The vestibular system in the inner ear is responsible for many of our perceptions of motion and space. When not functioning properly, nerve signals being sent to the brain are disrupted. This can result in some of the signs and symptoms most common for a vestibular disorder, including dizziness, vertigo, and imbalance.
This can cause a chain reaction for other related side effects, such as feeling light-headed, difficulty concentrating, persistent headaches, sinus pressure, and tinnitus, a ringing in the ears. Some patients suffering from a vestibular disorder are more at-risk for fall incidents due to balance problems. People can also feel nausea due to intense symptoms.
Common Vestibular Conditions
The specialists in our vestibular therapy program often treat general dysfunction of the vestibular system, meaning it is not working well enough to the extent that it has started to affect a person's quality of life. This can occur after damage to the inner ear or the central nervous system itself, specifically parts of the brain that process vestibular information.
Benign Paroxysmal Positional Vertigo (BPPV)
Benign paroxysmal positional vertigo, or BPPV as it is often referred, is the most common diagnosis made in Catholic Health's vestibular program. Most people have tiny crystals of calcium that normally reside within our inner ear canals. If these crystals become displaced, small as they are, they can affect our perceptions of balance and motion. Fortunately, this condition is extremely treatable with manual repositioning techniques.
Neuritis can be compared to BPPV by how an abnormality within the inner ear causes uncomfortable symptoms for the patient. Neuritis is an inflammation of the inner ear that is indicated by intense episodes of dizziness and nausea that can last anywhere from several minutes to a few hours. Occasionally, neuritis will also cause hearing loss, and then the condition is known as labyrinthitis. Both neuritis and labyrinthitis are treated with medication to reduce inflammation, and PT exercises for symptom management.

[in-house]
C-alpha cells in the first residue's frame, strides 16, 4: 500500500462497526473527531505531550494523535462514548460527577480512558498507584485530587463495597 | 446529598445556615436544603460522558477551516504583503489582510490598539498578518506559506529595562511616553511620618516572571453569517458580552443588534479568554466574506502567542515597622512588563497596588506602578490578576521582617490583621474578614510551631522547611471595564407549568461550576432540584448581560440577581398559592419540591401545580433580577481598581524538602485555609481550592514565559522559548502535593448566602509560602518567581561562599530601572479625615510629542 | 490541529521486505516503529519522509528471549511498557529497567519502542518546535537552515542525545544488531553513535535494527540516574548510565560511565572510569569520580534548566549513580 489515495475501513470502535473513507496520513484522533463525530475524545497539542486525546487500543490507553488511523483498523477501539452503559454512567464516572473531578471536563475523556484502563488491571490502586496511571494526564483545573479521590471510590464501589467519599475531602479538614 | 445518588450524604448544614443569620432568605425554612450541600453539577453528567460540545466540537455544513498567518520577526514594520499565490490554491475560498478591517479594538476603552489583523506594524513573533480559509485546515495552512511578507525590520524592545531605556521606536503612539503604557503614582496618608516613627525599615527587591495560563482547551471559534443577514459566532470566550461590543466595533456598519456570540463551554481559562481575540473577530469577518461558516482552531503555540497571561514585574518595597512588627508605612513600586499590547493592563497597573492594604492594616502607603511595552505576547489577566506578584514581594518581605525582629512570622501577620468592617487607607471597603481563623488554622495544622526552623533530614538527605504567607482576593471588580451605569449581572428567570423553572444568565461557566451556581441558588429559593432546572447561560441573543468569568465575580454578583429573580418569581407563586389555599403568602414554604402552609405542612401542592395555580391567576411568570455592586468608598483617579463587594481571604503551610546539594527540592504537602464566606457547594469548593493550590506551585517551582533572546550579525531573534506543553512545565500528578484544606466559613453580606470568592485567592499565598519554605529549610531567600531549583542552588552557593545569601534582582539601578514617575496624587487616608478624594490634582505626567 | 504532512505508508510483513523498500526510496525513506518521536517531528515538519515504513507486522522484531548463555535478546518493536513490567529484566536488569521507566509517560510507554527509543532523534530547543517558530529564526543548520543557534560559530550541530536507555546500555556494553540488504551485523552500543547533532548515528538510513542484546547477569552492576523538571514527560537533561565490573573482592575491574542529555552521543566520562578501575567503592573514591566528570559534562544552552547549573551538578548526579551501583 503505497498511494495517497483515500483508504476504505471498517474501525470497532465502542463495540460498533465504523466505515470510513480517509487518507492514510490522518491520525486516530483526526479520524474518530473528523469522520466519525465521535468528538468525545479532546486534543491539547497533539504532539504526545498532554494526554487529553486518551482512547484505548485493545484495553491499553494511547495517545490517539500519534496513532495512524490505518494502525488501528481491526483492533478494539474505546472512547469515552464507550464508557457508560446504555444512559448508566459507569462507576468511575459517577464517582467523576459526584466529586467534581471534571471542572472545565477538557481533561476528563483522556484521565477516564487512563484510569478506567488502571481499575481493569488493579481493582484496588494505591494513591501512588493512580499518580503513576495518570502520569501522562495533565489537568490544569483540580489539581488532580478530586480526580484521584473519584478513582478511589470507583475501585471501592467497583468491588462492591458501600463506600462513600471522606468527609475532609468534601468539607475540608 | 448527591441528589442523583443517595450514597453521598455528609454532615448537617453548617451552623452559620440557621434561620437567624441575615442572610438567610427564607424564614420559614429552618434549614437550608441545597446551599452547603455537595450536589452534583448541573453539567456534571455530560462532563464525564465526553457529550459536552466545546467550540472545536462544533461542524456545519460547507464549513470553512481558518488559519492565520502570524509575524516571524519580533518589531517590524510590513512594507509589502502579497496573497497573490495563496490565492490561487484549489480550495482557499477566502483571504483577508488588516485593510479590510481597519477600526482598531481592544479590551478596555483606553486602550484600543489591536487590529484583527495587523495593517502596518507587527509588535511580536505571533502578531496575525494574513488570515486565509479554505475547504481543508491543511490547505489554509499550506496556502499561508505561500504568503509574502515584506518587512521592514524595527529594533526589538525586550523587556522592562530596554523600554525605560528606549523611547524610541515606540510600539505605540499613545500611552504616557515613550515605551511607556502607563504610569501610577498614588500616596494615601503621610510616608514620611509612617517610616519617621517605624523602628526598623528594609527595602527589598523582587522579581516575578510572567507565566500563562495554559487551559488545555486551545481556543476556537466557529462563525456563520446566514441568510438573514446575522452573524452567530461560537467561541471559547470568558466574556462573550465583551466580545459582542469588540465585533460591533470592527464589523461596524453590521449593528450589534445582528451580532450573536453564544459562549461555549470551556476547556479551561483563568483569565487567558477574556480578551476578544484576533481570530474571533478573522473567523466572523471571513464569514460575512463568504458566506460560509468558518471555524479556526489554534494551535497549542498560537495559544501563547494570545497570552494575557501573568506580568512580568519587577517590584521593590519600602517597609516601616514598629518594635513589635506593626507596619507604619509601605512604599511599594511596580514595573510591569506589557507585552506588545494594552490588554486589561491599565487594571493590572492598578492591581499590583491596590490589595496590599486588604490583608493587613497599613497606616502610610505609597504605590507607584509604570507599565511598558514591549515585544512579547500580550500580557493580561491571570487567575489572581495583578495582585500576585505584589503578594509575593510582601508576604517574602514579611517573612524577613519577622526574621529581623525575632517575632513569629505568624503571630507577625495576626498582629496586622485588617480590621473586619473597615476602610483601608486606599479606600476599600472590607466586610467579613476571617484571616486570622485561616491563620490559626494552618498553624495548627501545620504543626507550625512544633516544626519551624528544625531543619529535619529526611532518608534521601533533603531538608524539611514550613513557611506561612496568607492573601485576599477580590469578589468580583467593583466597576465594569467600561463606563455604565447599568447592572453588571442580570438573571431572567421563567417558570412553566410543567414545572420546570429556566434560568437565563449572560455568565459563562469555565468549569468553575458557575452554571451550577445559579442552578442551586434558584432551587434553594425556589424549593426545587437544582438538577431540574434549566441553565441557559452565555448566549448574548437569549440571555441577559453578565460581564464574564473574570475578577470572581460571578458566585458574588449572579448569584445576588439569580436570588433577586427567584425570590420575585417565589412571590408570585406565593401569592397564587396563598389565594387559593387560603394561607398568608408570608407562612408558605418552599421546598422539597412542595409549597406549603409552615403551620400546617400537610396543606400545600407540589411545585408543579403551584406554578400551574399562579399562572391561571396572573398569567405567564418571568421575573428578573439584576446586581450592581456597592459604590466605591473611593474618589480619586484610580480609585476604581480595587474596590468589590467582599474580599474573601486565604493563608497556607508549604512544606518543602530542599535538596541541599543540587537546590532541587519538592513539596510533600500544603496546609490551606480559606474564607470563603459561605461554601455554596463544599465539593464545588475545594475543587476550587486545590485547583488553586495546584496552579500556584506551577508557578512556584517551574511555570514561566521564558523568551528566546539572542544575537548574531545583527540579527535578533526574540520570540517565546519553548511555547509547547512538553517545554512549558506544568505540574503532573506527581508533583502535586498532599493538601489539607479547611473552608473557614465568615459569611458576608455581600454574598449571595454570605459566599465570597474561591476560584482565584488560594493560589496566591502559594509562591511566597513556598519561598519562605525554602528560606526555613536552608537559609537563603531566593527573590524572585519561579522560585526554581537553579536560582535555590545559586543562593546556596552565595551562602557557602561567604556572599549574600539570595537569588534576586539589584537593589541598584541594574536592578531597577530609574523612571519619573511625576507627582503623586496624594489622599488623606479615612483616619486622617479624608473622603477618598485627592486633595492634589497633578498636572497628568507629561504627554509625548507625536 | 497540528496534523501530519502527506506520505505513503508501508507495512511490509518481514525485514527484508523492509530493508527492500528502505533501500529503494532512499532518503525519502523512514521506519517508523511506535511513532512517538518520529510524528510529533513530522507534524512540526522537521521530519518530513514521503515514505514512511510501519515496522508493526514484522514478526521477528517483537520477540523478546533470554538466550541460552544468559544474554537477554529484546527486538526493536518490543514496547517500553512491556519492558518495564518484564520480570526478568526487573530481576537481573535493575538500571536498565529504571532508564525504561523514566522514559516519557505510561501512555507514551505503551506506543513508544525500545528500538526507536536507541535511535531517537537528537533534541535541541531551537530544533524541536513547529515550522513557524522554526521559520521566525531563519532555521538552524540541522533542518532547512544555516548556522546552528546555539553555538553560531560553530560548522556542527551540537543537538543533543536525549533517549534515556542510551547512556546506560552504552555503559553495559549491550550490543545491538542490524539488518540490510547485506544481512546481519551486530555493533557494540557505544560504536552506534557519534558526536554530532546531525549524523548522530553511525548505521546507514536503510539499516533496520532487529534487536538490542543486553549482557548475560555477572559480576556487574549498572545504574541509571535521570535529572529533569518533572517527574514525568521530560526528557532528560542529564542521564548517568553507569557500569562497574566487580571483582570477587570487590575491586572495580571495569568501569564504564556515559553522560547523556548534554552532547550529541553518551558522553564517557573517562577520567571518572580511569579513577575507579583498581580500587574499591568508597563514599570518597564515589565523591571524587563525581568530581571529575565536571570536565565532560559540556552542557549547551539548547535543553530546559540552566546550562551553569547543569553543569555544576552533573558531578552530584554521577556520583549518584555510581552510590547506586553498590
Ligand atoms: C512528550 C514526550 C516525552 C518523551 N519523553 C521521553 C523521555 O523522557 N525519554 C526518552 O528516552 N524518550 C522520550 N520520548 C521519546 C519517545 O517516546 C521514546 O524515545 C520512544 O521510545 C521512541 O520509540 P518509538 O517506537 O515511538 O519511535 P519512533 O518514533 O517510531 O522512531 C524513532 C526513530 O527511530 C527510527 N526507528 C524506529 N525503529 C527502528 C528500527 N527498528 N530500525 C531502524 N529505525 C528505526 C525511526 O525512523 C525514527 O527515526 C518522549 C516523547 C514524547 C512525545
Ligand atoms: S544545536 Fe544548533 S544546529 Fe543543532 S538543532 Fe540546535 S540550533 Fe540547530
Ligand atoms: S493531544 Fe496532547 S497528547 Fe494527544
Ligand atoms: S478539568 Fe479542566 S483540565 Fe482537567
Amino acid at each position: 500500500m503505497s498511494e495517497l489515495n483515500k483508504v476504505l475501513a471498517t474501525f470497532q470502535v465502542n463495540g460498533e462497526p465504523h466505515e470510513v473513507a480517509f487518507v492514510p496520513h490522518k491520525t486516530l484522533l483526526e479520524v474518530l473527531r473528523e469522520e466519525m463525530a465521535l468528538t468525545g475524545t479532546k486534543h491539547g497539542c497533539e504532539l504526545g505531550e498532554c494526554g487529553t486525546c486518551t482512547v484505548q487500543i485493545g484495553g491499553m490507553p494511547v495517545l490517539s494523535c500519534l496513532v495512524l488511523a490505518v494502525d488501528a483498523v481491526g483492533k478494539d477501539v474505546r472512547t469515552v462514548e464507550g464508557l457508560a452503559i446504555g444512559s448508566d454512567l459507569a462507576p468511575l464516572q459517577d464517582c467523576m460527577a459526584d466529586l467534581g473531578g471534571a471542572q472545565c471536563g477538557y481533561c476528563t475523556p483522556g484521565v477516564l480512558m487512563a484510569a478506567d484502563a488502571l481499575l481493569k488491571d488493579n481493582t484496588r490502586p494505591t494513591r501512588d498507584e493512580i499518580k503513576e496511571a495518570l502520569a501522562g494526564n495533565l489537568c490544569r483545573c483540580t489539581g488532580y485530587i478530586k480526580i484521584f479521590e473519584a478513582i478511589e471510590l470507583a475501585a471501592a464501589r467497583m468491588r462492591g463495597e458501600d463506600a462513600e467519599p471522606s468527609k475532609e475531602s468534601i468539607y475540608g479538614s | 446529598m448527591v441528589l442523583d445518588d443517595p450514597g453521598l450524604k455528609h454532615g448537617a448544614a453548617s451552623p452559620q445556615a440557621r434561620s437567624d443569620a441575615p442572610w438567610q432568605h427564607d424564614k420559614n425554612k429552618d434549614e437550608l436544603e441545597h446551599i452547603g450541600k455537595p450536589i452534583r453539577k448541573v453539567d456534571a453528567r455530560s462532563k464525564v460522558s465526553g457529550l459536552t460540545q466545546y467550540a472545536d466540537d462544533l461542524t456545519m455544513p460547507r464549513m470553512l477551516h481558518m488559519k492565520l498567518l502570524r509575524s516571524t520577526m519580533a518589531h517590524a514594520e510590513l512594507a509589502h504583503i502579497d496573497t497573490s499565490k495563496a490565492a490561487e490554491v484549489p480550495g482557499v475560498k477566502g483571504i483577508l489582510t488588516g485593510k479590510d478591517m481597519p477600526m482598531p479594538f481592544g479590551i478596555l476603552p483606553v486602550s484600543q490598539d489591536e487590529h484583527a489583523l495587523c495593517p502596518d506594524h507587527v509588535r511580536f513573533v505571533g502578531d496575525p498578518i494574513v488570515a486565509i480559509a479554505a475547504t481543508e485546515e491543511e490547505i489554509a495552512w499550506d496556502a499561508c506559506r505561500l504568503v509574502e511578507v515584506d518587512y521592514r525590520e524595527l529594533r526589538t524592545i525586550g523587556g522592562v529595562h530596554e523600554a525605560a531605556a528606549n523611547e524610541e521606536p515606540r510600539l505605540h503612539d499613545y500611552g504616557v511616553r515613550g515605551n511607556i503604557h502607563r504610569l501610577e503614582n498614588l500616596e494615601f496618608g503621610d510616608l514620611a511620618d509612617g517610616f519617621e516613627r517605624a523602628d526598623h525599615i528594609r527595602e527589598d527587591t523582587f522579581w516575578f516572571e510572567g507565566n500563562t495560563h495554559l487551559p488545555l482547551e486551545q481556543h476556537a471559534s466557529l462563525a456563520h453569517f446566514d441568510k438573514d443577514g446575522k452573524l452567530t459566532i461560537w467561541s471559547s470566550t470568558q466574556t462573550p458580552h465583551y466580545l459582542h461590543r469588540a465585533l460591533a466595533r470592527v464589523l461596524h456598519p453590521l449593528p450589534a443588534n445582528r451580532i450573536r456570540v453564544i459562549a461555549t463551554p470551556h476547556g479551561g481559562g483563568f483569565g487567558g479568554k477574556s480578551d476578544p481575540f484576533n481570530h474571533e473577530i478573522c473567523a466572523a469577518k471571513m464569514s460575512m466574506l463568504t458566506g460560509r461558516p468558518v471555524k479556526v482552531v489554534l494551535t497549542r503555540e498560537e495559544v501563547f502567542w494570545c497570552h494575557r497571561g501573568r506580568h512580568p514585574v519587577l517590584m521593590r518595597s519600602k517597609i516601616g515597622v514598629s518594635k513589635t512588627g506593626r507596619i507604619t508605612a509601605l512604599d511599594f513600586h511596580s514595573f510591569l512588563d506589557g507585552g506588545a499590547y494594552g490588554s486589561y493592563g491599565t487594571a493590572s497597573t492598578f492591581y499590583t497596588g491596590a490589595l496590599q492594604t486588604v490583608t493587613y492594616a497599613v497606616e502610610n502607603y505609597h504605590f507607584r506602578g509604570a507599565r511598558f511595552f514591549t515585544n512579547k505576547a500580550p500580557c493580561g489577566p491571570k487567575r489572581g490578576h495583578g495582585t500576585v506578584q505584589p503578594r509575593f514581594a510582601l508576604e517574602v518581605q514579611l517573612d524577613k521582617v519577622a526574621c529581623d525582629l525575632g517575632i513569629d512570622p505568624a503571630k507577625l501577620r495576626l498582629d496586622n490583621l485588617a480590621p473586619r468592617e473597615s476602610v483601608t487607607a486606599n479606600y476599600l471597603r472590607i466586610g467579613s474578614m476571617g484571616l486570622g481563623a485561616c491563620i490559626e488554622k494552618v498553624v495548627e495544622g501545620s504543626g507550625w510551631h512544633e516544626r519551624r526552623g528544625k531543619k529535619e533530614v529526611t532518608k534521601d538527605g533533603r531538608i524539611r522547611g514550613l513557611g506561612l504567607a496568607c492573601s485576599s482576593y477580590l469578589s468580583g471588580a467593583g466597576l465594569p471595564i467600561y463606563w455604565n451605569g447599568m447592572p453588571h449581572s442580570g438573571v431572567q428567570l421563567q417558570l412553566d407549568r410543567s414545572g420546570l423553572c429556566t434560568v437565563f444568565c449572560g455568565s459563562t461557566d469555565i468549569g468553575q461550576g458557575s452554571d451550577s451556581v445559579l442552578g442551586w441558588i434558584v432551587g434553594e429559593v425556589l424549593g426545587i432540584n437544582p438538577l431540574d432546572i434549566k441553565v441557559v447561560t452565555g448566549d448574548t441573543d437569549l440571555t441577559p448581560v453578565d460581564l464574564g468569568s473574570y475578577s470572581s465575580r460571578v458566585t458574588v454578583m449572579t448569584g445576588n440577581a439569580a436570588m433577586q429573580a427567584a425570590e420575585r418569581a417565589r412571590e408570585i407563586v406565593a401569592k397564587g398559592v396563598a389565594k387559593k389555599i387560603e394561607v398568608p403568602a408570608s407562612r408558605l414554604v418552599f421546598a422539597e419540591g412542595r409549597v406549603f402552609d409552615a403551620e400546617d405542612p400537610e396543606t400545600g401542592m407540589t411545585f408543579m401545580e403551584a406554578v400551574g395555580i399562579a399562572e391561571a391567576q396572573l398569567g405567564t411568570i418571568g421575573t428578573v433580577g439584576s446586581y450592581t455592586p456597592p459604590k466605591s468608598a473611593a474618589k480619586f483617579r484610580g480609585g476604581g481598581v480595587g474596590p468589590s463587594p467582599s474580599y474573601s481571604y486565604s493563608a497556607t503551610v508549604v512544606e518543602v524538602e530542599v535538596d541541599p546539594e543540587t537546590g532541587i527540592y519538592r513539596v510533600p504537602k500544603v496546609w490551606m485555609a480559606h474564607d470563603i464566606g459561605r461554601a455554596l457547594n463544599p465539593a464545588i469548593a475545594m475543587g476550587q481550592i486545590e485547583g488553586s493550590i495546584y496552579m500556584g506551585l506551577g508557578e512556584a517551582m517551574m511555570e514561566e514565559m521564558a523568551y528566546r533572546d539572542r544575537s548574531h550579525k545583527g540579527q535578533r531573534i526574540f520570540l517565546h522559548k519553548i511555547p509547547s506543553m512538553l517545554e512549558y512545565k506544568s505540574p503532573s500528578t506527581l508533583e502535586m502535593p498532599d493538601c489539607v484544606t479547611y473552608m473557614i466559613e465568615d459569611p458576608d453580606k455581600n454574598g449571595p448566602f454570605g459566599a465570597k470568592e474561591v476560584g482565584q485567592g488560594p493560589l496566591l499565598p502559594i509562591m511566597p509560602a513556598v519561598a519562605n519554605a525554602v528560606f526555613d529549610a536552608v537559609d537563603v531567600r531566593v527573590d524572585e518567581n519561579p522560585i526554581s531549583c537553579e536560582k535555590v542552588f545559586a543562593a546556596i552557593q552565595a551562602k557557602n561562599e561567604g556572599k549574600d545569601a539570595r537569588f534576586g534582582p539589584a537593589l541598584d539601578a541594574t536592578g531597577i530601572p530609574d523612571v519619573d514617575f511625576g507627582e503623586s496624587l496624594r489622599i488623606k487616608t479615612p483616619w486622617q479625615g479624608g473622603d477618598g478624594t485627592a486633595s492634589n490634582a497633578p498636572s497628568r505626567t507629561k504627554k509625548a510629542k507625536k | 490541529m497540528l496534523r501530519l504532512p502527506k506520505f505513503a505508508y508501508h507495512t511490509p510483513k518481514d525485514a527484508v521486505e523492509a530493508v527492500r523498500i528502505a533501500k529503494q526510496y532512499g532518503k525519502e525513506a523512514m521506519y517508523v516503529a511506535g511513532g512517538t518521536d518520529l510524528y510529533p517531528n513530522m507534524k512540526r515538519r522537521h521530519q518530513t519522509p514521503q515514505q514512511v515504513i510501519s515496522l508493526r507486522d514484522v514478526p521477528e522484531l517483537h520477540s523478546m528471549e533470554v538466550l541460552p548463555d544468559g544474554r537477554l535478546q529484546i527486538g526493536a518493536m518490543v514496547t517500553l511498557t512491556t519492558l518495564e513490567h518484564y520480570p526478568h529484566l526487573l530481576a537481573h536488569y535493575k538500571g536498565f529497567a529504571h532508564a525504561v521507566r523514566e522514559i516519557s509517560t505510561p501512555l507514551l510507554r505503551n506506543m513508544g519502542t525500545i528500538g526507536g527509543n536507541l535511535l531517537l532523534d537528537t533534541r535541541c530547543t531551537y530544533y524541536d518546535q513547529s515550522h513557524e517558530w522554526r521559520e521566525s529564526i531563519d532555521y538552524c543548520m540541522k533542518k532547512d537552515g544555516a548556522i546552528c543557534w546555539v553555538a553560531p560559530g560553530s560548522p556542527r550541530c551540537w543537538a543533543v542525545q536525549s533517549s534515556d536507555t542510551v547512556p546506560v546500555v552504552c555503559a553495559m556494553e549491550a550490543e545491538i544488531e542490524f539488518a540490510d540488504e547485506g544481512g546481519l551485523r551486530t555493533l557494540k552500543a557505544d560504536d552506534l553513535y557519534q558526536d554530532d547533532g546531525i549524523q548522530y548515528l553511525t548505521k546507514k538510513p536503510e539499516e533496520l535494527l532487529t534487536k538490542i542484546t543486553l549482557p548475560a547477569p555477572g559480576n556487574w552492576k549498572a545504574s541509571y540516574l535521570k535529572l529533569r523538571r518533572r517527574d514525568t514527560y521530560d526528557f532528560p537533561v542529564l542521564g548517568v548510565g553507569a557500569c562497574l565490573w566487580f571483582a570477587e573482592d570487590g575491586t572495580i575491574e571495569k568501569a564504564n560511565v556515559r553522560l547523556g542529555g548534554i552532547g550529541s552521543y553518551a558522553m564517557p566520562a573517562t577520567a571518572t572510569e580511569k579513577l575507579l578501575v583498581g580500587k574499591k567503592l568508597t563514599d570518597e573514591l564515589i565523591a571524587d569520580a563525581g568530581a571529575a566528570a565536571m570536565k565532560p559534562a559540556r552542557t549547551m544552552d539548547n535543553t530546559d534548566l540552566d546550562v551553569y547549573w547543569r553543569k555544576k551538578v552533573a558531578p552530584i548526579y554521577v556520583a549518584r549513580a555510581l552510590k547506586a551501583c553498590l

A concussion is a small traumatic brain injury (TBI) resulting from a blunt force or trauma to the head. In some cases, concussion patients may experience symptoms that are normally treated in vestibular therapy, like vertigo, dizziness, and imbalance. A vestibular therapist can conduct a clinical exam for a concussion patient to determine if therapy could potentially manage concussion symptoms.
A vestibular migraine is not the most common diagnosis, but it is often characterized when a patient's episodes of dizziness last remarkably long, from hours to days. It is frequently seen in female patients, or those who have a history of suffering migraine headaches. During an episode, patients are often sensitive to light and sound, and sometimes get an aura that an episode is coming on, just like a regular migraine.
Vestibular and balance therapy is offered as a specialty form of PT at all Catholic Health outpatient clinics. Our vestibular therapists are experts in their field, each having completed comprehensive training to add vestibular care to their services.
Patients are comfortable knowing that vestibular conditions and symptoms can often be treated in a quick, convenient manner, usually with manual techniques. Our therapists often direct patients to reposition their bodies in a specific and strategic way during a therapy session, using approaches such as the Epley maneuver.
Patients who have been diagnosed with Meniere's disease, a buildup of fluid in the inner ear, often suffer from recurring episodes. We cannot treat these patients during an acute episode in an outpatient therapy setting, but our therapists are skilled in helping them manage Meniere's symptoms and strengthening the vestibular system.
Therapy programs are created on an individualized basis, designed to serve each patient's needs and recurring symptoms. Many patients find that side effects are either reduced or completely alleviated within a few therapy sessions. Our team also emphasizes compensatory techniques that help manage a patient's anxiety when disorientating symptoms occur.